Microsoft's formal competition complaint was filed this week and revealed by the company on Wednesday. It asserts that Motorola Mobility is attempting to illegally block sales of Windows PCs, Xbox game consoles and other products by leveraging patents that are obligated to be offered with fair, reasonable and non-discriminatory (FRAND) licensing.
"Motorola has broken its promise," said Dave Heiner, vice president and deputy general counsel for Microsoft's Corporate Standards & Antitrust Group. "Motorola is on a path to use standard essential patents to kill video on the Web, and Google as its new owner doesn't seem to be willing to change course."
Microsoft's formal suit comes only days after it was revealed that Apple has also lodged a complaint against Motorola with the European Commission. Apple's antitrust suit also asserts that Motorola is not making its standard-essential patents available under FRAND terms.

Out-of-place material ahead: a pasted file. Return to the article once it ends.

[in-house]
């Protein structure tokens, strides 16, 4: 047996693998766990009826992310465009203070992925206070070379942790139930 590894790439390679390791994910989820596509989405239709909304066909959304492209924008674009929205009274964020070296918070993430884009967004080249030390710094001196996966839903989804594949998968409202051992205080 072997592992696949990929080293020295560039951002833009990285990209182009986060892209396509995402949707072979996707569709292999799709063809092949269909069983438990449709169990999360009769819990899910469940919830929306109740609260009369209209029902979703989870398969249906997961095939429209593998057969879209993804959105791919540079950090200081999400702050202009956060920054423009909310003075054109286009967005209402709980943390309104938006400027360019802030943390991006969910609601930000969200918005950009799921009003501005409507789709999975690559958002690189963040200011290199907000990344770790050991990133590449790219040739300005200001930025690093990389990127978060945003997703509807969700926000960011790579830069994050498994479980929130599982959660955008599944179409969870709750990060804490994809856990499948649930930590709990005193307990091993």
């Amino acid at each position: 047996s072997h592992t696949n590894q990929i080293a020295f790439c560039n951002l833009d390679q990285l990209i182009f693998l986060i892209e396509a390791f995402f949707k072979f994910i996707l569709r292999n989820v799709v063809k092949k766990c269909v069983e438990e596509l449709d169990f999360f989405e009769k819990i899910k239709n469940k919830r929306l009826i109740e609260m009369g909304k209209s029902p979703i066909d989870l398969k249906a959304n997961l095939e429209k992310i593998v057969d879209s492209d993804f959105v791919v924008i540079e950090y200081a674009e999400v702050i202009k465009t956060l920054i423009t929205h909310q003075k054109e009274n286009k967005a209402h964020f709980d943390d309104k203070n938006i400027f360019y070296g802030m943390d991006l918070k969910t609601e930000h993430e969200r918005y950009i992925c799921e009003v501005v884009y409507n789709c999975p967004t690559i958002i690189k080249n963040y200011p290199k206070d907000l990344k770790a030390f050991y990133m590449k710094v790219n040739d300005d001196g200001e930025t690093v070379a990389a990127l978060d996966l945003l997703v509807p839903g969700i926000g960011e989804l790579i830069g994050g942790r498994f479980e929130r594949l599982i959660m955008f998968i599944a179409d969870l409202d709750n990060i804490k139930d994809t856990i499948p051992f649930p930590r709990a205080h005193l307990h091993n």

In particular, Motorola seeks to obtain 2.25 percent of Apple's sales of wireless devices, including the iPhone, in exchange for a patent license. Apple has argued that Motorola's royalty sought for a standard-essential patent is unfair, unreasonable and discriminatory.
With lawsuits from both Microsoft and Apple against Motorola, the European Commission is now increasingly likely to investigate Motorola's alleged abuses, patent expert Florian Mueller of FOSS Patents wrote on Wednesday. He said witnessing Motorola's "aggressive litigation and enforcement activities in Germany" has made him understand the reasoning behind the complaints from Apple and Microsoft.
"If every owner of standard-essential patents behaved like Motorola, this industry would be in chaos, and grind to a halt," he wrote. "Just in the field of wireless telecommunications standards, there are hundreds of essential portfolios, and Motorola's assertions also include related technologies such as the H.264 video codec."
Apple and Motorola are currently engaged in a number of lawsuits across the globe, with each company accusing the other of patent infringement. Last week, Apple won an injunction against Motorola after a German court ruled that a number of its products infringe on Apple's slide-to-unlock patent.
Google announced last August that it reached a deal to acquire Motorola for $12.5 billion. Earlier this month, the U.S. Department of Justice approved the deal, but noted that Google was "more ambiguous" than both Apple and Microsoft in affirming FRAND licensing agreements for standard-essential patents.
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